Toyota separates the knowledge value stream from the product value stream as can be seen in the arrow to the right. Products are developed based on existing technology developed in the knowledge value stream. This provides continuity in the development of knowledge, since it is a constant process, managed by the functional managers and not bounded by project deadlines. - Knowledge is developed through standardization and clear responsibilities - Knowledge is spread through visualization and a learning mentality - Lean product development is largely behavioral, but the tools are very important

Technology roadmap

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overcome the iers. Structure and organisation that tified a need to manage both of the barr barriers. The tools and methods iden with knowledge transfer there is To succeed rcome the informal managers and co-workers that ove to believe that there s us formal barriers, and openness from part of the first category which lead ies perceive as problematic, are both in the thesis and that the compan is not enough focus on the second.


Development project


Learning is not compulsory. Neither is survival. - William Edwards Deming


The conclusions formulated as six bullet points are directly connected to the barriers described above. 1. Move the focus from specific product development projects to a continuous development of customer value, for example functionality or performance. The project leaders strive to balance time, cost and quality within projects implies that the long perspective is neglected. 2. Make the coworkers fully responsible for their work. Command and control leads to low motivation for learning. 3. Identify and engage knowledge owners Make sure that there are one or more persons that feel the personal responsibility . for the use and development of knowledge in each of the companys key knowledge areas. 4. Establish a substantial introduction program for new employees. It is important to get new employees to work in a desired way. Additionally, its crucial to understand all the aspects of a product and its production and commercialization, even if you are working only with design. 5. Make learning a corporate goal. To see learning and continuous improvement as a must for the companys success is crucial. It is also important that leaders of the organization are active supporters and drivers of initiatives for learning. 6. Lean product development offers mindsets and tools that address the barriers for knowledge transfer. Lean product development is about developing knowledge through standardization and clear responibilities and spreading it through visualization and a learning mentality.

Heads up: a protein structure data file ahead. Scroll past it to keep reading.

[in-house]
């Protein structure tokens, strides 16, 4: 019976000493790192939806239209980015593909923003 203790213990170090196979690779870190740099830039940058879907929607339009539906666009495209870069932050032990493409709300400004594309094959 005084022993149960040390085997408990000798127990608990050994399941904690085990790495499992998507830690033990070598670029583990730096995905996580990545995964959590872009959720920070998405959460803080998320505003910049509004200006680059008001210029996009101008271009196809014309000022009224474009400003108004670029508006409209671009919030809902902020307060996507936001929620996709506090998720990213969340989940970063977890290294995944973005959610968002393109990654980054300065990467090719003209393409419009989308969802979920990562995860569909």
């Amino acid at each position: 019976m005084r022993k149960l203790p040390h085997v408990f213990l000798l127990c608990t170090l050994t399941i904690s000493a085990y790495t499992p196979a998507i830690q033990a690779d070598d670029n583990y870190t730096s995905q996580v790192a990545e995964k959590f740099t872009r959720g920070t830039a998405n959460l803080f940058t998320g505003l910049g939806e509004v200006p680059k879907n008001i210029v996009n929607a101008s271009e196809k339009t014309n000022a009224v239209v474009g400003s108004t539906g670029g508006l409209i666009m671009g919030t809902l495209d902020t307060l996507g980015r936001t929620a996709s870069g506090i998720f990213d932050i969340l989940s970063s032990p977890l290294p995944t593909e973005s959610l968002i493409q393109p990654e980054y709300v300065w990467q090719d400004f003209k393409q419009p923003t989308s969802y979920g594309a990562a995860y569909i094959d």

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Development project

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Ludvig Alfredson and Bjrn Sderberg 2009

A3 reports, Obeya

Chief Engineer Trade-o curves Lessons Learned




Nonaka and Takeuchi have developed a theory based on the transitions between tacit and explicit knowledge. The four transitions illustrated to the left are all crucial to effective knowledge transfer. Placing the LPD-tools (blue ellipses) into Nonakas picture shows that LPD have activities throughout the entire circle. This can be compared to the tools identified as the ones mainly used by the companies in the study (red ellipses), focusing primarily on the transfer of explicit knowledge.

THANKS TO: The companies for time and commitment. Lars Trygg at Chalmers och Stefan Bkk at Swerea IVF for advice and feedback


SOURCE: Nonaka & Takeuchi: The Knowledge creating Company (1995)

Ludvig Alfredson Bjrn Sderberg